I wondered to Spectre what it was like embarking on a project of this scope. “The first few days were like any other,” he recalls. “There’s rarely a plan. On the best days, I just go for what I’m feeling, and see what happens. Later after you’ve done a few tunes, you figure out that a theme is emerging, and it might be good to collect everything into a full album, a.k.a. a definitive statement. At that point, you follow the general plan and finish it, while still being open to unexpected new developments.”

Grist was made possible by Jason Forrest, who ran the Cock Rock Disco label, which co-released the album with Ad Noiseam. Forrest encouraged Spectre to convert his project into a full album.

From a technical standpoint, it was meticulous work. “It was just a lot of time sampling things, slicing it all up in Ableton. Not much external gear, just sampling. From vinyl as well. My computer didn’t like it one bit. Grist was really labor intensive, many tracks, many edits. It was the first Macintosh tower G5, the cheese grater, the one that sounds like a jumbo jet taking off under your desk!”

The entirety of Grist was produced in an apartment Spectre shared with his girlfriend. Spectre would work in the bedroom while his girlfriend did her work in a designated area in the kitchen. To optimize the experience, he fashioned his workspace to be as pleasant as possible. “When the music is heavy, everything else has gotta be cozy, is my general way. Heavy music is exhausting, and you need a place of peace and rest, to focus and do what needs to be done.” He surrounded himself with plants, stuffed animals, blankets, and items collected from travel.

Spectre’s home studio in Berlin. (Source: Aaron Spectre)

Their apartment was located in the hip Friedrichshain district of Berlin, on what Spectre suspects must be “one of the most crazy streets in existence.” As he worked with his noisy music, their apartment was surrounded by noise on all sides. “Sometimes our downstairs neighbor would be screaming every obscenity in German, at full volume, watching football,” he recollects. “This could strike at absolutely any hour of the day or night, 4 am or 9 am or 5 pm. There’s always a game happening somewhere. The sound of clinking glass bottles rolling in the streets. The pool table ‘break!’ sound from a bar nearby. Barking dogs. Punks and Nazis fighting each other. Police patrols and that diesel van in low gear slowly creeping sound.” All this noise, combined with the outrageous whir of his computer fan, necessitated Grist‘s maximalist bombast. This was no environment for ambient music.

As he composed his blistering breakcore inside, the sights outside would sometimes synchronize with the audio. Just outside his bedroom window, there was “an armada of trash and discarded mattresses, chairs, couches,” some of which would end up on fire in the middle of the night.

And yet: “The other side of the house, the courtyard, was the polar opposite,” he says. “Bunny rabbits and cats free roaming, catching sunbeams in harmony, kids playing in the sandbox, flowers growing, barbecues and laughter. Nearby, good friends and epic nights of DJing and good tunes. Oh dear lord. I simultaneously miss the place dearly, and never want to go back again. Anyone who has lived there will understand this.”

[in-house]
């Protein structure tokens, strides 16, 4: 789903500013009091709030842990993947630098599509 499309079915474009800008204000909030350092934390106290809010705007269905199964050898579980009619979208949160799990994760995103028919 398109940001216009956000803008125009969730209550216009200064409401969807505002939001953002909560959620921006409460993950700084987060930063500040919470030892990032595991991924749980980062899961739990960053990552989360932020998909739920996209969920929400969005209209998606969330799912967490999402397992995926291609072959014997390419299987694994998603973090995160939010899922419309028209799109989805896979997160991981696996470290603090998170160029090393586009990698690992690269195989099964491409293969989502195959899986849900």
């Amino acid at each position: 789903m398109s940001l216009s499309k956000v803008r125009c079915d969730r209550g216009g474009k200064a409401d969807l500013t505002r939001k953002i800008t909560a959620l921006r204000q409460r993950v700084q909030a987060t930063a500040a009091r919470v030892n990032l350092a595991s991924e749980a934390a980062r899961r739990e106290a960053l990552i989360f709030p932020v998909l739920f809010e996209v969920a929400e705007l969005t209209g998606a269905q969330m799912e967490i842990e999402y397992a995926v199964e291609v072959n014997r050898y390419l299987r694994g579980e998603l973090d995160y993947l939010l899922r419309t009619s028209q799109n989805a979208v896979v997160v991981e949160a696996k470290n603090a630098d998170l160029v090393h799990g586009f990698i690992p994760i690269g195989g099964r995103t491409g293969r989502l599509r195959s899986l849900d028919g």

The view from Spectre’s apartment in Berlin. (Source: Aaron Spectre)

Listening to Grist‘s dense tracks, it’s obvious that it was the product of serious time and energy. And yet even that understates the case. Grist‘s production process was so grueling that Spectre earned a repetitive strain injury from mouse-clicking so much. It took so long that it was sequentially released in two vinyl EP editions (the Live and Regret EP and the Grist EP). When combined, those two EPs became the Grist album.

Spectre’s copy of the the Grist EP (Source: Aaron Spectre)

Spectre sees Grist as grounded in a central idea. “Grist is a concept record, to give an actual soundtrack to this feeling of fractured humanity by technology. Make it actually sound that way! We’re being spiritually sliced up by modern life? How about literally slice up the samples? Take the screaming sounds from 1,384,892 different bands and splice them all together, play one person’s sound against another’s — maybe this would be a good way to hear it, and understand.

“You see, my favorite punky music at its core is a reaction to this techno-dehumanizing society, a way back to goodness, a critical eye, and at its best, hope for the future. Let’s see what happens. Dark versus light is actually a bit too simplistic for my liking. I think of it more functional. We got all this crazy tech now, but are still carrying values from pre-tech times, and millions of years of instinct. What are we gonna do? What do we want? What’s a good thing to keep, what’s good to discard? Toss all these broken up pieces in the air, let them fall to the ground, and see what we can build. We’d better sort it out, right now. Certain ones like true love and curiosity are worth saving, certain other ones like tribal division can go, in my opinion.

“Maybe it’s not all that different from the past, and the big questions just rage on, in slightly different forms.”

Thanks to Aaron Spectre for the interview. His latest release is The Quickening, released under his own name, and available on Bandcamp.